Saturday, June 18, 2011

We Can Talk!

For the past week, I have been constantly frustrated because of my inability to converse with Thai people.  It's enough to make me pull out what little hair I have left! I'm not frustrated with the Thai people; I'm just frustrated with the whole situation. I wish I could just learn enough Thai to at least discuss some of the shallower things of life. Of course, my heart's desire is to learn enough to speak with them about Christ; but just to speak with them at all about something simple would be a great start!



Today, while we were waiting for our tuk tuk driver (a tuk tuk is a popular mode of transportation in Bangkok) in the parking area at our apartment complex, some of the staff ladies came and were playing with Ellie and Judson. One of the ladies speaks a little- and I mean a little- English. I was asking her, "How do you say, 'How are you doing' in Thai?" I had already had many conversations like this one with these folks over the course of this past week. One of the ladies comes to our room every day to take out our trash. I have tried several times to politely ask her how she is doing, but she literally doesn't understand a word of English.

But today, as these ladies were playing with Ellie and Judson, and as I was asking one of the ladies how to say, "How are you doing?" in Thai, the lady that takes our trash looked at my wife and said, "Dtow naa?" Linda and I both looked at her in shock. That means, "Where are you going?" in Khmer. At first, I thought she was teaching me how to say "How are you doing?" in Thai. I thought, "Wow, that sounds just like the Khmer phrase, 'Dtow naa?'" But then she proceeded to speak more Khmer with Linda. Apparently, she had heard Linda speaking to Ellie and Judson in Khmer when she was outside of our room cleaning the hallway. I immediately asked her, "Jeh Khmer dtay?"- "Do you speak Khmer?" She quickly replied that she does speak Khmer; and not only her, but three other staff workers as well. When she and the other Khmer-speaking staff workers realized that I spoke Khmer, we immediately all began chatting with one another.

Then our tuk tuk driver arrived. One of the ladies shouted to him in excitement, "Go-aht jeh Khmer!"- "He speaks Khmer!" I looked at our tuk tuk driver- a young man in his mid 20's who has taken us many places over the course of the past week- and asked him in Khmer, "Do you speak Khmer?" He just started laughing hysterically! For this past week, we haven't been able to say one word to each other. But at that moment, we both understood that we do have a common language. All this time we had been just smiling at each other awkwardly as we both vainly attempted to communicate with each other; and then in one glorious moment we both realized that we could talk to each other! It was a celebration of sorts!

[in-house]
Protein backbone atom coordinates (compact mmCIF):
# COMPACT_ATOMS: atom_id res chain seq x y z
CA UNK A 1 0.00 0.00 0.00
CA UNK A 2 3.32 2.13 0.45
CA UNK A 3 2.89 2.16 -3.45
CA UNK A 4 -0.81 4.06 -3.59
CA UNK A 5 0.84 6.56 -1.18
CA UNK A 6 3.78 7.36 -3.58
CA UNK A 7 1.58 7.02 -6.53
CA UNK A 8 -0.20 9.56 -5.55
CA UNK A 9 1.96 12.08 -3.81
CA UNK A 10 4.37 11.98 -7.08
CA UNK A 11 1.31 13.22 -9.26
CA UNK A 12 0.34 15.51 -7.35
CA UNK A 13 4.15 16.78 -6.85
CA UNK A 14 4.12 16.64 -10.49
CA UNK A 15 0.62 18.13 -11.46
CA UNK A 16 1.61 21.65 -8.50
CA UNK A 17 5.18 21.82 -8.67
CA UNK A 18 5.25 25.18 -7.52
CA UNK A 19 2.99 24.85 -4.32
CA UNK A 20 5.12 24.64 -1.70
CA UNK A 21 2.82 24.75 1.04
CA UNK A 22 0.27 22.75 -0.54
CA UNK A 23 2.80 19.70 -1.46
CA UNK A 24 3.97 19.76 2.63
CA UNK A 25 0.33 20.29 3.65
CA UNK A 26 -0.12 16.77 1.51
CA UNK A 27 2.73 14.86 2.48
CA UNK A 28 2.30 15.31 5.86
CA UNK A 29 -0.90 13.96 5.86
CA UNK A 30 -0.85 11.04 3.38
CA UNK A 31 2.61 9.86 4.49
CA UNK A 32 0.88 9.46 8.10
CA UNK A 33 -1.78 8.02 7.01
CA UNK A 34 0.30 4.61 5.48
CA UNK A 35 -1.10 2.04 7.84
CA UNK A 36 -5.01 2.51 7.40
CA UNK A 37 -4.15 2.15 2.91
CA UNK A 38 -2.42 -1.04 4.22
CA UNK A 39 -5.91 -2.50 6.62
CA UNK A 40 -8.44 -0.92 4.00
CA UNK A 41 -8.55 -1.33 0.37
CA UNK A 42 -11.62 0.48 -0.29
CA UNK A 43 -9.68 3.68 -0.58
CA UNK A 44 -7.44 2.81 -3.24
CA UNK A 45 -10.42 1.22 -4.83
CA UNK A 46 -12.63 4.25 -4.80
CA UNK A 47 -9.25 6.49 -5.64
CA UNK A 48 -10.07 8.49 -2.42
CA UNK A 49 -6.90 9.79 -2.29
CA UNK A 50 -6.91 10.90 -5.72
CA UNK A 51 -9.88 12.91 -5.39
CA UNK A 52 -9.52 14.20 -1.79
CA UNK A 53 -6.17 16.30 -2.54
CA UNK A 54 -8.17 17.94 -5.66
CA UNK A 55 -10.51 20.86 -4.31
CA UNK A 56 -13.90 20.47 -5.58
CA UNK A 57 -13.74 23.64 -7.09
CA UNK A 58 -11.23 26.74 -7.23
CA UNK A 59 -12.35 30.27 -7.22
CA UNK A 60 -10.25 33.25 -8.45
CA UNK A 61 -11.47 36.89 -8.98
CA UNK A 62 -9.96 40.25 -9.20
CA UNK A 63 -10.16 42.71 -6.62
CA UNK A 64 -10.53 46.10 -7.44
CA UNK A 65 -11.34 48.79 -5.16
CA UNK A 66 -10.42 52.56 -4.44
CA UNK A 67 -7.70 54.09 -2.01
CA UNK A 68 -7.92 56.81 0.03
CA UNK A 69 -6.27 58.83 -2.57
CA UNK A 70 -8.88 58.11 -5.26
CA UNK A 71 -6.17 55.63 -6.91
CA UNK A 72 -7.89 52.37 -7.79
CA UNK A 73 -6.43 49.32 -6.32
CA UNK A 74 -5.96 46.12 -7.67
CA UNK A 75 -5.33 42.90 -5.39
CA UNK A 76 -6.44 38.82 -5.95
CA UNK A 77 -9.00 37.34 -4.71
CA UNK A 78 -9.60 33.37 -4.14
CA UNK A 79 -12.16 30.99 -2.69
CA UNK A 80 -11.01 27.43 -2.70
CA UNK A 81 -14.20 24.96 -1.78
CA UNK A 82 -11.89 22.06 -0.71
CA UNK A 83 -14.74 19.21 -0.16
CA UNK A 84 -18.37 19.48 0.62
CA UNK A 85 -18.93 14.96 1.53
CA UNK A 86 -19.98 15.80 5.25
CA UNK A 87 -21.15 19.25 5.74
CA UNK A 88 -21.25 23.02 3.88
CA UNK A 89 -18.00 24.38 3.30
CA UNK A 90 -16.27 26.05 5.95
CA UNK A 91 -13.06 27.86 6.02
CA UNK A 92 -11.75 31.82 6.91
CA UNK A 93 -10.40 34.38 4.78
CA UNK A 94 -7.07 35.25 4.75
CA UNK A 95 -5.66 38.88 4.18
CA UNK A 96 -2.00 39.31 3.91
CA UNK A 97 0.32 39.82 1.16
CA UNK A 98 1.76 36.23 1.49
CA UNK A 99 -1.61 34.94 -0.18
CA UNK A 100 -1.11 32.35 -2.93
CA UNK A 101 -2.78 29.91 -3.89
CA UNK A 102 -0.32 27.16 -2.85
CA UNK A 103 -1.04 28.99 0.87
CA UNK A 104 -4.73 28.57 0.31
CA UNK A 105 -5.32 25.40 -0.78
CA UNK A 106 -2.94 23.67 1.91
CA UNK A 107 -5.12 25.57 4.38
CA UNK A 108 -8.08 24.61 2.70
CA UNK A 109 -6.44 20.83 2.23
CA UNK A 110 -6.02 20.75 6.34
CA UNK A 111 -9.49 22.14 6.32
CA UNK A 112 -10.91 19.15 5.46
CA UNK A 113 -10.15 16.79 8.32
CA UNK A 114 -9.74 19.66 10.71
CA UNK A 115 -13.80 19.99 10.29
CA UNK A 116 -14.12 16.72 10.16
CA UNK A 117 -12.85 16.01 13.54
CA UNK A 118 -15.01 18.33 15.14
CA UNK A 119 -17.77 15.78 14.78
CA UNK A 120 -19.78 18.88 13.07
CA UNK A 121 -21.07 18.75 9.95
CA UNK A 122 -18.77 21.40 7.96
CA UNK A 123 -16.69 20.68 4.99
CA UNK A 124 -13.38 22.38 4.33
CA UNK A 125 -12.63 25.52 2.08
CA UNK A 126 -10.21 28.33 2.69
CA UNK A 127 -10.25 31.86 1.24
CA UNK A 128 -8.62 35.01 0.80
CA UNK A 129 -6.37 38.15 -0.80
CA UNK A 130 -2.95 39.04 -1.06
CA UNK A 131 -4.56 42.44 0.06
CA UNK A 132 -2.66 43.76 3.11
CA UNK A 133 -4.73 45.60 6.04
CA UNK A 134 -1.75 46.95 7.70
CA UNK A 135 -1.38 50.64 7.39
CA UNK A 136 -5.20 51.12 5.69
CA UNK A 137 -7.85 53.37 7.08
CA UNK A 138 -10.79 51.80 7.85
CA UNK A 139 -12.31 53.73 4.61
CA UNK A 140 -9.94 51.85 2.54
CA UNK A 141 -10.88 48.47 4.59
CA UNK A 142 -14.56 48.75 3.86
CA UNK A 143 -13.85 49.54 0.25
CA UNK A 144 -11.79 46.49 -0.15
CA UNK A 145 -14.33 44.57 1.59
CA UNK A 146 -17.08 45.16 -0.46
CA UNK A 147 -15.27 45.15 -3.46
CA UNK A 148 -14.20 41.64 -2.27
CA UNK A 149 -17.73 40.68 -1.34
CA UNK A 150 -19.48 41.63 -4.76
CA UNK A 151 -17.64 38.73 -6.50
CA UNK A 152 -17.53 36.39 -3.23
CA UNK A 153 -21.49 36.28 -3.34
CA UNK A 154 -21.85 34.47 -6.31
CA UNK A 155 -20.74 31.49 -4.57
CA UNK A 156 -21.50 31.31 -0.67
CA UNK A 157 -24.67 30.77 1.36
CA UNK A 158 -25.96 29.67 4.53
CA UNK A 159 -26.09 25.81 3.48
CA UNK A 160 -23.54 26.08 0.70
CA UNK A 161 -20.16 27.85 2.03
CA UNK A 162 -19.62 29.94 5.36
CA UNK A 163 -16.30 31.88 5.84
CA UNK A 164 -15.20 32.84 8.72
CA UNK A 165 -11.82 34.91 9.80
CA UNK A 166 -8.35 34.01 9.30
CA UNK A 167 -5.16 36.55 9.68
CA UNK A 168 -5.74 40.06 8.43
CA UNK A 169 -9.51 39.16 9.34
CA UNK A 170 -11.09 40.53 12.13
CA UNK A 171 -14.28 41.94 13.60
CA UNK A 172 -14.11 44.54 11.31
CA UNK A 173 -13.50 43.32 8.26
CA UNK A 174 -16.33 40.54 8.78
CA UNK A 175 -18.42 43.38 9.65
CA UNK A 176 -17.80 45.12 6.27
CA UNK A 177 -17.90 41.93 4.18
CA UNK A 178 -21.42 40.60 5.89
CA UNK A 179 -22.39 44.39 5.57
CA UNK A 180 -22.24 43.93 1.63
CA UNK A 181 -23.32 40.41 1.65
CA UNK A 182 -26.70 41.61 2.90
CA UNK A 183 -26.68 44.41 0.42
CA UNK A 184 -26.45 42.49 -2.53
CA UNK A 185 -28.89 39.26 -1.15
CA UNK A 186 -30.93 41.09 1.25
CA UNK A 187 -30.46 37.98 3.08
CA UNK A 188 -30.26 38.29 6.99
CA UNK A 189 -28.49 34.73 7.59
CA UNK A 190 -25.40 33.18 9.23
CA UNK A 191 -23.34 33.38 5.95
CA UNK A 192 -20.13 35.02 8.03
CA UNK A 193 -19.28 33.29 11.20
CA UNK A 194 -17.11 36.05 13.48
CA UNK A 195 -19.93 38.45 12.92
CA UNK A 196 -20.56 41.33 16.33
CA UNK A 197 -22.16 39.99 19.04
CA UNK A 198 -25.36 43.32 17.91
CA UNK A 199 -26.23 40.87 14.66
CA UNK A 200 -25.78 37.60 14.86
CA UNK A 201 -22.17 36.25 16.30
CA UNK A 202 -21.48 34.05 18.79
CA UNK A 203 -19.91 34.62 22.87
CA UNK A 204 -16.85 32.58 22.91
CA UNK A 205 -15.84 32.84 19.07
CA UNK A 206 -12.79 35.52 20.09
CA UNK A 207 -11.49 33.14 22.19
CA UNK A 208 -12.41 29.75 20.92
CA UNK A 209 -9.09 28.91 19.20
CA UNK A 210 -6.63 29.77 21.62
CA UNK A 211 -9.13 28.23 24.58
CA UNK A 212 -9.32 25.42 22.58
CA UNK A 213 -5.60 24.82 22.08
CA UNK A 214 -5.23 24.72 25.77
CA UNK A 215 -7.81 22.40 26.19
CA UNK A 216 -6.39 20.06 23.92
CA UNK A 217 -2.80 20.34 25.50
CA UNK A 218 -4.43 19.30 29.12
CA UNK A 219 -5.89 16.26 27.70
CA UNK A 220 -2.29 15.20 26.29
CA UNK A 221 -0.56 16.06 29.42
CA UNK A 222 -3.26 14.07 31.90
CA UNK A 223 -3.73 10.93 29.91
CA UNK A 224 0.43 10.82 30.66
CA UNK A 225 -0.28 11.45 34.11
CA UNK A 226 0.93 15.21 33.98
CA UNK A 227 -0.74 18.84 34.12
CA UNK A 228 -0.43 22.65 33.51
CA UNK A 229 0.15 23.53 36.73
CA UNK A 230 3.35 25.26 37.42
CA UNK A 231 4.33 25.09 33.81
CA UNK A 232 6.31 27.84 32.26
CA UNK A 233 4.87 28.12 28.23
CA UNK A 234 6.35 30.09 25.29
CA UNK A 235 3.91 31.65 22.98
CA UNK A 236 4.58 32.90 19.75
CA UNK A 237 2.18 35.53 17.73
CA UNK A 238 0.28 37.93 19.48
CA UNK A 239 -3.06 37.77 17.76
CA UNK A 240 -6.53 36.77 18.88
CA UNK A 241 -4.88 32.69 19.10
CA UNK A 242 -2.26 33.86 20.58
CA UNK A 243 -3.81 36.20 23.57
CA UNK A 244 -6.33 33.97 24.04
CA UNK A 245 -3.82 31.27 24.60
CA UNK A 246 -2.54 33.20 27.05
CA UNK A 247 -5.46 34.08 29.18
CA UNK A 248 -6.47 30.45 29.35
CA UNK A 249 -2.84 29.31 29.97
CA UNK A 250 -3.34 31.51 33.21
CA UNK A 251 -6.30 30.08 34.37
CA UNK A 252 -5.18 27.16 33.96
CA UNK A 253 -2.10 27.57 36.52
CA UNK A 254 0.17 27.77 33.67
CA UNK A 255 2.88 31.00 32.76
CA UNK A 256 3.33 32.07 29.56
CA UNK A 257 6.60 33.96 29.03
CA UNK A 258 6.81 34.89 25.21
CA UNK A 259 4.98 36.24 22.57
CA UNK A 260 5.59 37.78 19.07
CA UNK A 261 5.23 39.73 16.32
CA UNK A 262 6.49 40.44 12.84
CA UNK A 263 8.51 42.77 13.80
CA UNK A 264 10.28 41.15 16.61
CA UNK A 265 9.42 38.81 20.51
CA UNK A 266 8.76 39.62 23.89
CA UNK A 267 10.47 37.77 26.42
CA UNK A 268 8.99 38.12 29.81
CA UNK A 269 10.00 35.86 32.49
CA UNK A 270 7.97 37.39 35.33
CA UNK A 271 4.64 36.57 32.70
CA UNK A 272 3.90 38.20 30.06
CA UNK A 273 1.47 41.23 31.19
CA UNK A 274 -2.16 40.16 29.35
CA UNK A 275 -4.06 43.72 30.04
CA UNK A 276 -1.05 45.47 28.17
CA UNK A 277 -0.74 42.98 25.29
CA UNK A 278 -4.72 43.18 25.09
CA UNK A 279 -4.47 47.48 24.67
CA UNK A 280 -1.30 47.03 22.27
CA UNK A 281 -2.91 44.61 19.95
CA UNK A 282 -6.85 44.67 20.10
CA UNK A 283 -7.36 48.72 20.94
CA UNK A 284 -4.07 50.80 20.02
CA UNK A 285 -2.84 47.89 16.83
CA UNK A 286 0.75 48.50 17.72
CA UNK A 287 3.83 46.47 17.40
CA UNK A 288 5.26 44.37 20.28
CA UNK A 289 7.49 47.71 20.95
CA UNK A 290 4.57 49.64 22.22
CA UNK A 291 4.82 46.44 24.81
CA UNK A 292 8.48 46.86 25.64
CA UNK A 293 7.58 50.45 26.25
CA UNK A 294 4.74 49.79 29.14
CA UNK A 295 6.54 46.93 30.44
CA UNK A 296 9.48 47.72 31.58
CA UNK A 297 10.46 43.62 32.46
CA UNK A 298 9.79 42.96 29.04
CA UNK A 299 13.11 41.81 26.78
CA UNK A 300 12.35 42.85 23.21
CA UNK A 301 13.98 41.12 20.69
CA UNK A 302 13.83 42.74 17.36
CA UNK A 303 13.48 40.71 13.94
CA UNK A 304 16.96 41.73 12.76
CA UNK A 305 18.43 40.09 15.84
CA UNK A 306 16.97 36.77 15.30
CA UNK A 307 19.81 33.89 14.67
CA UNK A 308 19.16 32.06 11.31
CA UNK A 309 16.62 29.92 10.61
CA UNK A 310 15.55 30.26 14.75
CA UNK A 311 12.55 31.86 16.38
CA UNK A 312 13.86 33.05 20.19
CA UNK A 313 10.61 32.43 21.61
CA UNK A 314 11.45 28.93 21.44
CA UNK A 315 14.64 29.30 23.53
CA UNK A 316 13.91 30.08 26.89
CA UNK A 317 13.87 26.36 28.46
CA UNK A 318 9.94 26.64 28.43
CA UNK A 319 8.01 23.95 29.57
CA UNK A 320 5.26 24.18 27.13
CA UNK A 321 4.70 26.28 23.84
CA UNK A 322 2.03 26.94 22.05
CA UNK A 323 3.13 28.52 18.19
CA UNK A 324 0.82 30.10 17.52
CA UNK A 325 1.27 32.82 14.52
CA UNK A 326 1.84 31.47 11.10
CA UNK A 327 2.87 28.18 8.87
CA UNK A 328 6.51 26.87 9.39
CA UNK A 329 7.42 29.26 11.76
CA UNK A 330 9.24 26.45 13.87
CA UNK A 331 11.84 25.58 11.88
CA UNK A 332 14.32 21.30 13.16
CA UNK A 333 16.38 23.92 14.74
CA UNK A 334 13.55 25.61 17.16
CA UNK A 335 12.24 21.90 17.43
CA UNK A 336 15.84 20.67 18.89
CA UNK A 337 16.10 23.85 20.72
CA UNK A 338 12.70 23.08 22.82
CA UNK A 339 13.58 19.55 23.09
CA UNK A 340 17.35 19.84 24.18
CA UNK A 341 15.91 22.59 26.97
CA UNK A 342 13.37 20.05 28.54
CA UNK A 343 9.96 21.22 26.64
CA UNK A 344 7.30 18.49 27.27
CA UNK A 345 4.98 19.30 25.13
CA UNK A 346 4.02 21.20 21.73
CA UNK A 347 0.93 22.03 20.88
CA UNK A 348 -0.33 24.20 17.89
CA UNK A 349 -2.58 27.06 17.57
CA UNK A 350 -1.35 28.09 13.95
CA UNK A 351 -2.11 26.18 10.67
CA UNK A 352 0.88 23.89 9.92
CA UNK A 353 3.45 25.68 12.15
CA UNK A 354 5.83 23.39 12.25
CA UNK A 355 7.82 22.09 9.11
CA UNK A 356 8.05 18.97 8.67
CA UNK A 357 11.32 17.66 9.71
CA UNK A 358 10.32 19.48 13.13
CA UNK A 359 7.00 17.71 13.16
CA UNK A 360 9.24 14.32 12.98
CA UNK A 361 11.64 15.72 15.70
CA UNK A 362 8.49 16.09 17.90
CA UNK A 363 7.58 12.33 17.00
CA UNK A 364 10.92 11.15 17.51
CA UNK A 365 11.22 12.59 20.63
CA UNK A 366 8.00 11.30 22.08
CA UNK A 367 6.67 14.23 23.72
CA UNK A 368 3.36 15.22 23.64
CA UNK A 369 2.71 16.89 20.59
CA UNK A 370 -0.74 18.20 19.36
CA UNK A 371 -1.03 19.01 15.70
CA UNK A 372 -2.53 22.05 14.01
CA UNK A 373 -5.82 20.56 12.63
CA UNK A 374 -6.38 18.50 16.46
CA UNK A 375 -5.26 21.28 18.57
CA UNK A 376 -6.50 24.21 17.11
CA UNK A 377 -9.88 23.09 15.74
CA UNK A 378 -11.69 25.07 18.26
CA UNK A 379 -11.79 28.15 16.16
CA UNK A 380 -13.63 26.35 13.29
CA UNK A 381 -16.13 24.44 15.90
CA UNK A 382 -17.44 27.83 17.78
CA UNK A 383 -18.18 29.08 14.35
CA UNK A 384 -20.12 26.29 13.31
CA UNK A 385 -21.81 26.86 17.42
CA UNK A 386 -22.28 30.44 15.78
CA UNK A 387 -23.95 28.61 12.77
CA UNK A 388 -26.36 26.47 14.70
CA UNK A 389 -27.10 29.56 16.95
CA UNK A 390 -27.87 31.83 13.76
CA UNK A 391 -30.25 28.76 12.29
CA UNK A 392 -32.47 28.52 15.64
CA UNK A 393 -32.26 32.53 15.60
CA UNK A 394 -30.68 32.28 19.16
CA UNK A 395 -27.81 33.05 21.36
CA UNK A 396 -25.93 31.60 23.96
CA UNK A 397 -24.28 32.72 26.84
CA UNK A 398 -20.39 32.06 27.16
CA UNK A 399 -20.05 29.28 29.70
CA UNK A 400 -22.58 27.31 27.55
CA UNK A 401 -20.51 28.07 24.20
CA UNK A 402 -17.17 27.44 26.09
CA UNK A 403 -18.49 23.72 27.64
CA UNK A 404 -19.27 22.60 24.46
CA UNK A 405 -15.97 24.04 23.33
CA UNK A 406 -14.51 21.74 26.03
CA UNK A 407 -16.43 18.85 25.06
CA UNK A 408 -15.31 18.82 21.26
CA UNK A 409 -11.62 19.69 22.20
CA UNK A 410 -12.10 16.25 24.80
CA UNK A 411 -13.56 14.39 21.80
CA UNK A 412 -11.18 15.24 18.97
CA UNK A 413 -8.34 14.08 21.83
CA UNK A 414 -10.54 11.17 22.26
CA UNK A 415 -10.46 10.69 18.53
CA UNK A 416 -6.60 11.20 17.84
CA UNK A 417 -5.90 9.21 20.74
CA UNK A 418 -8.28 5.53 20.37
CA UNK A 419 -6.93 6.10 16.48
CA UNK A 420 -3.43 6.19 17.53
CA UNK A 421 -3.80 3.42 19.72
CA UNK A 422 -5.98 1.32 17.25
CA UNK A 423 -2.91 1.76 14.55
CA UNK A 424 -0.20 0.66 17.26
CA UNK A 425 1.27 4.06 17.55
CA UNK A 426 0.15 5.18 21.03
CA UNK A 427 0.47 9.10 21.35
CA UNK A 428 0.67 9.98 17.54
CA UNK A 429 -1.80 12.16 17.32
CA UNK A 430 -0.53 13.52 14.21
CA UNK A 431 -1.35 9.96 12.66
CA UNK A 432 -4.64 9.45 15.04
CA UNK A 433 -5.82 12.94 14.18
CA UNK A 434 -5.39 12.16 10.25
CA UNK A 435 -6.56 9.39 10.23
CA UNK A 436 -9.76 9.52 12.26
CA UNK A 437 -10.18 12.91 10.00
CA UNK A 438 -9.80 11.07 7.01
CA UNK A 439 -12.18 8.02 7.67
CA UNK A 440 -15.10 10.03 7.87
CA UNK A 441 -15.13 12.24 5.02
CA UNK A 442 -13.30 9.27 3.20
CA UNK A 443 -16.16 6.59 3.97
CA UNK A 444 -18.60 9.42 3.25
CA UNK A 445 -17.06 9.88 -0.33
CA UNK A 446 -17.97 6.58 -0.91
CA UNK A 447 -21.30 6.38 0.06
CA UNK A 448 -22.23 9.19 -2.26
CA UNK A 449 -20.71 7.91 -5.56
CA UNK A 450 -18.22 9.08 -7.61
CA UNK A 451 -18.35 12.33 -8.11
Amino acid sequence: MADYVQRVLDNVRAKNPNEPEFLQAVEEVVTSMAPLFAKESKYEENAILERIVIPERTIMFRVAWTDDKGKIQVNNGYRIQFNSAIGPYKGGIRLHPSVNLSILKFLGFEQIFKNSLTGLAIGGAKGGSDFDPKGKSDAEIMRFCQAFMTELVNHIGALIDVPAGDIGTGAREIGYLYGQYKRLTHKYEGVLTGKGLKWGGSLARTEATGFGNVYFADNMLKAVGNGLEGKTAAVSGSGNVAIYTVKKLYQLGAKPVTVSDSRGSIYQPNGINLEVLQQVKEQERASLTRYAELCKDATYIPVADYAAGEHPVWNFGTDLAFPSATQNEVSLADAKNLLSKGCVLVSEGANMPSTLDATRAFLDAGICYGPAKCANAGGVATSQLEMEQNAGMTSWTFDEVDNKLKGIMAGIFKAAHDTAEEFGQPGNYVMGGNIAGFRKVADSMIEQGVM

Please pray that we will have an opportunity to speak to these precious people about Christ. They are from an area in Thailand called Surin, close to the Cambodian border. They have a distinct, sometimes difficult to understand accent, and they don't read or write Khmer. But pray that we can develop good relationships with each of these three people, and that their hearts will be open to the Gospel.

2 comments:

  1. I have this hilarious image in my mind of you getting in this guy's tuk-tuk for the first time. I can hear it now..."Do you speak English? My name...Chad."

    When I told our church people this story, they all laughed long and hard. Seriously, that God directed you to that specific apartment and tuk-tuk in one of the largest cities in the world...amazing. We'll pray for you to get to share the Gospel with them. And we'll pray that you don't come back speaking with a Khmer Surin accent that the people in Phnom Penh can't understand:)

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